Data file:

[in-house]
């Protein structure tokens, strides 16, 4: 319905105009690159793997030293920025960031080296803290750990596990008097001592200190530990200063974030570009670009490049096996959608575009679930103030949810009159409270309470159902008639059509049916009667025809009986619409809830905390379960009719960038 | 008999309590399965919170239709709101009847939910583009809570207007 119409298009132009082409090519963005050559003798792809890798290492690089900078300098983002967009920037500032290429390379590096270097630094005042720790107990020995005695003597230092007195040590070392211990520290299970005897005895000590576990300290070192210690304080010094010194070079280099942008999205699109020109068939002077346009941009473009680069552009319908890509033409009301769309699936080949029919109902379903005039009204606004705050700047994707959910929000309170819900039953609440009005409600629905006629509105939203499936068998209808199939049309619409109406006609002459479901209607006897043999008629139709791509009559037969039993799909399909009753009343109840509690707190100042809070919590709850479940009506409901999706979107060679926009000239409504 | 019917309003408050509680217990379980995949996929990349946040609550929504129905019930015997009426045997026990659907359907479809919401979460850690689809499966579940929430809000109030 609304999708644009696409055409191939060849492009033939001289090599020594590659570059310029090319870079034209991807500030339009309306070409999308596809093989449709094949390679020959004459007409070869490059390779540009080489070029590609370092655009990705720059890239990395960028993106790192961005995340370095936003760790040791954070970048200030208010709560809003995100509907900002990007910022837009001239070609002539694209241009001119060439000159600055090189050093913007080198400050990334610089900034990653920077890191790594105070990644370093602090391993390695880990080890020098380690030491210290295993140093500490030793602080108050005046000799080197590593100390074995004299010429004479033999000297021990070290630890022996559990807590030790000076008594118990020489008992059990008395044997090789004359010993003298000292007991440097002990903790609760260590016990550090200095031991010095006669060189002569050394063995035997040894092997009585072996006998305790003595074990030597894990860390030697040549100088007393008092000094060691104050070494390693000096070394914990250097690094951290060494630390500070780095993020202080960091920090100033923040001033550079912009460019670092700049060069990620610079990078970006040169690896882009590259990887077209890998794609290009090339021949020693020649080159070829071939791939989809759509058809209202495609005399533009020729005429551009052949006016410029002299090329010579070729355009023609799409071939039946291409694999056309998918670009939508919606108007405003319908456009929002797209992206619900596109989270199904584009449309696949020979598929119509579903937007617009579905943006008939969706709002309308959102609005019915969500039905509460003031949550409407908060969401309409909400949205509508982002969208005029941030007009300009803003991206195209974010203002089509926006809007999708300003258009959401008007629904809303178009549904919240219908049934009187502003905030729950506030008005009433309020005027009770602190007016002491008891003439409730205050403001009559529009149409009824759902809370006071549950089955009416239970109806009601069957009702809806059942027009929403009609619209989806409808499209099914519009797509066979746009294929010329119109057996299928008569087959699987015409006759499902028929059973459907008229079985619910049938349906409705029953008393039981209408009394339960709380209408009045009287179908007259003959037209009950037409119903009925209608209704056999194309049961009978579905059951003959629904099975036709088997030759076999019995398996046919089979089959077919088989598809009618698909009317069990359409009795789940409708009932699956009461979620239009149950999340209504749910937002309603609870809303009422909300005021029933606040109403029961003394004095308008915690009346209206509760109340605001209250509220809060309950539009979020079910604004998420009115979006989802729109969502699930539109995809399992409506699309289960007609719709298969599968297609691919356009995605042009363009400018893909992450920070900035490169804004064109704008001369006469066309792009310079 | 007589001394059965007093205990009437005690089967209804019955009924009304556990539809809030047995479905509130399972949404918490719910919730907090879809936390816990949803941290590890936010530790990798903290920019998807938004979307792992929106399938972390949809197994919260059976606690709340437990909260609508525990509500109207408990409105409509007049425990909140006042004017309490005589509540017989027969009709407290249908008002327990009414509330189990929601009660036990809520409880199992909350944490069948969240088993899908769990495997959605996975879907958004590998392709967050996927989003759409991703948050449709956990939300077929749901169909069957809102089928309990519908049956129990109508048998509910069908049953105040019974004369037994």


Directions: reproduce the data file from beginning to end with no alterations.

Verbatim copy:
[in-house]
């Protein structure tokens, strides 16, 4: 319905105009690159793997030293920025960031080296803290750990596990008097001592200190530990200063974030570009670009490049096996959608575009679930103030949810009159409270309470159902008639059509049916009667025809009986619409809830905390379960009719960038 | 008999309590399965919170239709709101009847939910583009809570207007 119409298009132009082409090519963005050559003798792809890798290492690089900078300098983002967009920037500032290429390379590096270097630094005042720790107990020995005695003597230092007195040590070392211990520290299970005897005895000590576990300290070192210690304080010094010194070079280099942008999205699109020109068939002077346009941009473009680069552009319908890509033409009301769309699936080949029919109902379903005039009204606004705050700047994707959910929000309170819900039953609440009005409600629905006629509105939203499936068998209808199939049309619409109406006609002459479901209607006897043999008629139709791509009559037969039993799909399909009753009343109840509690707190100042809070919590709850479940009506409901999706979107060679926009000239409504 | 019917309003408050509680217990379980995949996929990349946040609550929504129905019930015997009426045997026990659907359907479809919401979460850690689809499966579940929430809000109030 609304999708644009696409055409191939060849492009033939001289090599020594590659570059310029090319870079034209991807500030339009309306070409999308596809093989449709094949390679020959004459007409070869490059390779540009080489070029590609370092655009990705720059890239990395960028993106790192961005995340370095936003760790040791954070970048200030208010709560809003995100509907900002990007910022837009001239070609002539694209241009001119060439000159600055090189050093913007080198400050990334610089900034990653920077890191790594105070990644370093602090391993390695880990080890020098380690030491210290295993140093500490030793602080108050005046000799080197590593100390074995004299010429004479033999000297021990070290630890022996559990807590030790000076008594118990020489008992059990008395044997090789004359010993003298000292007991440097002990903790609760260590016990550090200095031991010095006669060189002569050394063995035997040894092997009585072996006998305790003595074990030597894990860390030697040549100088007393008092000094060691104050070494390693000096070394914990250097690094951290060494630390500070780095993020202080960091920090100033923040001033550079912009460019670092700049060069990620610079990078970006040169690896882009590259990887077209890998794609290009090339021949020693020649080159070829071939791939989809759509058809209202495609005399533009020729005429551009052949006016410029002299090329010579070729355009023609799409071939039946291409694999056309998918670009939508919606108007405003319908456009929002797209992206619900596109989270199904584009449309696949020979598929119509579903937007617009579905943006008939969706709002309308959102609005019915969500039905509460003031949550409407908060969401309409909400949205509508982002969208005029941030007009300009803003991206195209974010203002089509926006809007999708300003258009959401008007629904809303178009549904919240219908049934009187502003905030729950506030008005009433309020005027009770602190007016002491008891003439409730205050403001009559529009149409009824759902809370006071549950089955009416239970109806009601069957009702809806059942027009929403009609619209989806409808499209099914519009797509066979746009294929010329119109057996299928008569087959699987015409006759499902028929059973459907008229079985619910049938349906409705029953008393039981209408009394339960709380209408009045009287179908007259003959037209009950037409119903009925209608209704056999194309049961009978579905059951003959629904099975036709088997030759076999019995398996046919089979089959077919088989598809009618698909009317069990359409009795789940409708009932699956009461979620239009149950999340209504749910937002309603609870809303009422909300005021029933606040109403029961003394004095308008915690009346209206509760109340605001209250509220809060309950539009979020079910604004998420009115979006989802729109969502699930539109995809399992409506699309289960007609719709298969599968297609691919356009995605042009363009400018893909992450920070900035490169804004064109704008001369006469066309792009310079 | 007589001394059965007093205990009437005690089967209804019955009924009304556990539809809030047995479905509130399972949404918490719910919730907090879809936390816990949803941290590890936010530790990798903290920019998807938004979307792992929106399938972390949809197994919260059976606690709340437990909260609508525990509500109207408990409105409509007049425990909140006042004017309490005589509540017989027969009709407290249908008002327990009414509330189990929601009660036990809520409880199992909350944490069948969240088993899908769990495997959605996975879907958004590998392709967050996927989003759409991703948050449709956990939300077929749901169909069957809102089928309990519908049956129990109508048998509910069908049953105040019974004369037994």